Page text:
Debate over ethanol mandate looks beyond short term
The drought that hammered the Midwest this year has revived the debate over using corn for fuel instead of food. But the stakes for ethanol and livestock producers go beyond the current dry spell.
Livestock producers want to press pause on the federal law -- called the renewable fuel standard -- that is gradually increasing the amount of ethanol that must be blended into the nation’s supply of gasoline. The thinking is that a temporary waiver in the standard would take the pressure off corn prices, and lower the cost of animal feed. But some experts say it wouldn't work out that way.
Josh Alexander, who runs the day-to-day operations on his family’s 2,000-acre farm and 5,000-head cattle feedlot near Pilger, Neb., says that livestock producers need the price relief.
Normally, the Alexander family grows most of the corn they need in their own fields, but not during this year while dealing with the worst drought in decades. To make up the difference, they had to buy corn and hay at a drought-year premium. Overall, the cost of their cattle feed doubled, and in the current market they would lose money on the animals in the lot.
“Unfortunately,” Alexander said. “But we’re hopefully going to get a rebound in the market.”
In November, the Environmental Protection Agency will decide whether to suspend the ethanol mandate in order to bring down high corn prices. The trouble is, some ag economists, such as Richard Perrin at the University of Nebraska Lincoln, do not think that would actually work because oil companies now depend on ethanol as a cheap octane boost for gasoline. Changing that would take several months at least.
“No one that I know of thinks by February or March corn would be 50 cents or more cheaper than it would be without a waiver,” Perrin said. “Most expect it won’t have any appreciable impact until many months from now and then when it does, the impact would probably be quite small.”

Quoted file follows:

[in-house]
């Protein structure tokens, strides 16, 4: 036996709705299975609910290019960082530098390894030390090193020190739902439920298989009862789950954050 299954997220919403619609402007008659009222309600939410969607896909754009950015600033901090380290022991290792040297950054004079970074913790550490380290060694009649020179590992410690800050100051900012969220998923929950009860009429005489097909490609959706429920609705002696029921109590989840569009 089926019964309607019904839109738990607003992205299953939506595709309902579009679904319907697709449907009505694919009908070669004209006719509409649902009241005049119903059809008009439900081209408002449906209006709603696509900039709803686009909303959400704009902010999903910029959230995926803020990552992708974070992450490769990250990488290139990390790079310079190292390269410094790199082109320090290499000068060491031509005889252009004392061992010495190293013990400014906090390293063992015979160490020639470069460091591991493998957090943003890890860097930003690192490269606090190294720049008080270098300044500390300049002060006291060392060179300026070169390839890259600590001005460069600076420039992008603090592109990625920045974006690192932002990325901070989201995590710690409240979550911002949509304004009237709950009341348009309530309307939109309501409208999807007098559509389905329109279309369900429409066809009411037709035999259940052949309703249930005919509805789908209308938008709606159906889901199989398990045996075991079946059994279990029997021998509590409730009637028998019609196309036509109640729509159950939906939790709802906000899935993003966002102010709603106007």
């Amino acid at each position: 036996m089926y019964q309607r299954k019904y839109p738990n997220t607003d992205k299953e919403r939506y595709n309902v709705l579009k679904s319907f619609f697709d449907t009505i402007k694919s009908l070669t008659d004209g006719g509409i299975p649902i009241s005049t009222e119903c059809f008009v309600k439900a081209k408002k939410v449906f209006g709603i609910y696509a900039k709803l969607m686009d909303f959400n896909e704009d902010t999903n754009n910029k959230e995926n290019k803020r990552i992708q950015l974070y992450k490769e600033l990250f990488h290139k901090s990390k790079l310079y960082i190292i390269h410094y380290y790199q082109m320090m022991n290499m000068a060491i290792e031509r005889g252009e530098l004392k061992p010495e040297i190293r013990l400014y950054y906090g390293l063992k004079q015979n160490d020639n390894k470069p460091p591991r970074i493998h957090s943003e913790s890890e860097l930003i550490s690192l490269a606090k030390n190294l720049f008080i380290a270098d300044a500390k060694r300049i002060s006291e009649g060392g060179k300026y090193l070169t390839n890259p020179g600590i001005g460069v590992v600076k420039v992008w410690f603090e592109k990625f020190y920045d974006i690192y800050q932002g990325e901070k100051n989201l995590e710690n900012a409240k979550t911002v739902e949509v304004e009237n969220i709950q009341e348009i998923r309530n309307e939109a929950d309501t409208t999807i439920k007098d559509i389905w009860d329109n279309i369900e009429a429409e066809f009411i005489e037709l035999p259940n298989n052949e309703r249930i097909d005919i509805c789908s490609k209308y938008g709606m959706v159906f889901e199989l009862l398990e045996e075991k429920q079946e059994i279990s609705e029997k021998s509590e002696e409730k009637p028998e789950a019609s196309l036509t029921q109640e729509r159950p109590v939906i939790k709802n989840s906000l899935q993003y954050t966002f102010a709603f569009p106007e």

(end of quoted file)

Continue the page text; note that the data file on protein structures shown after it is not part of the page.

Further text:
Perrin said a waiver might ultimately save livestock producers a few cents on the price of corn, but not a couple of dollars, as they might have hoped.
“If that is true let’s waive it and let the ethanol and protein industry compete for a bushel of corn on a level playing field,” said J.D. Alexander, who runs the feedlot near Pilger with his son, Josh. He also is president of the National Cattlemen’s Beef Association.
If economists agree that suspending the ethanol mandate would make little difference, J.D. Alexander contends, the EPA should consider eliminating the mandate altogether.
“(The U.S.) cattle herd is at an all-time low in 50 years,” Alexander said. “We’re more than willing to compete, but we don’t think it’s fair for the government to mandate one commodity over another when they have to utilize that much corn.”
While suspending the ethanol mandate temporarily would have a minor impact, Perrin said, taking it away entirely would be more serious.
“The reason is because today oil is selling for $89 a barrel,” Perrin said. “That’s why we see a lot of ethanol plants shutting down or reducing their throughput right now.”
Fifty miles northwest of the Alexander feedlot at the Husker Ag ethanol plant near Plainview, Neb., general manager Seth Harder does not think food and fuel are in conflict. Husker Ag opened in 2003 and makes 76 million gallons of ethanol per year, although the drought has caused cutbacks.
To Harder, cattle feeders are customers, not corn competitors.
“We are concerned for their livelihoods as well because they are a partner to our business,” Harder said. “They’re a vital piece of it.”
Many livestock groups lobby against the Renewable Fuel Standard, but local cattle feeders purchase around 450,000 tons of distillers grain from Husker Ag each year. Distillers grain is corn fiber and protein left over after ethanol production. It is high in protein and can replace regular corn in cattle feed.
“We need the starch portion, and really, the beef need the protein portion,” Harder said. “So it’s kind of a perfect relationship there if you think about it.”
J.D. Alexander uses distillers grain at his own feedlot but feels the arrangement is less than perfect as long as corn prices remain high. Alexander said grocery shoppers will be the next people to notice.
“Cattle producers will continue to raise cattle,” Alexander said. “If we’re going to have a higher price of corn to pay to feed our cattle, poultry, pork and so on, eventually that high price is going to get to the consumer’s table. There’s no way around it.”
The EPA is set to decide by Nov. 13 whether to put the ethanol mandate on hold. That seems unlikely because ethanol has strong support from the Obama administration.
Even if the mandate goes on a brief hiatus, the policy is set to continue through the year 2022 and grow along the way, which means this argument is far from over.
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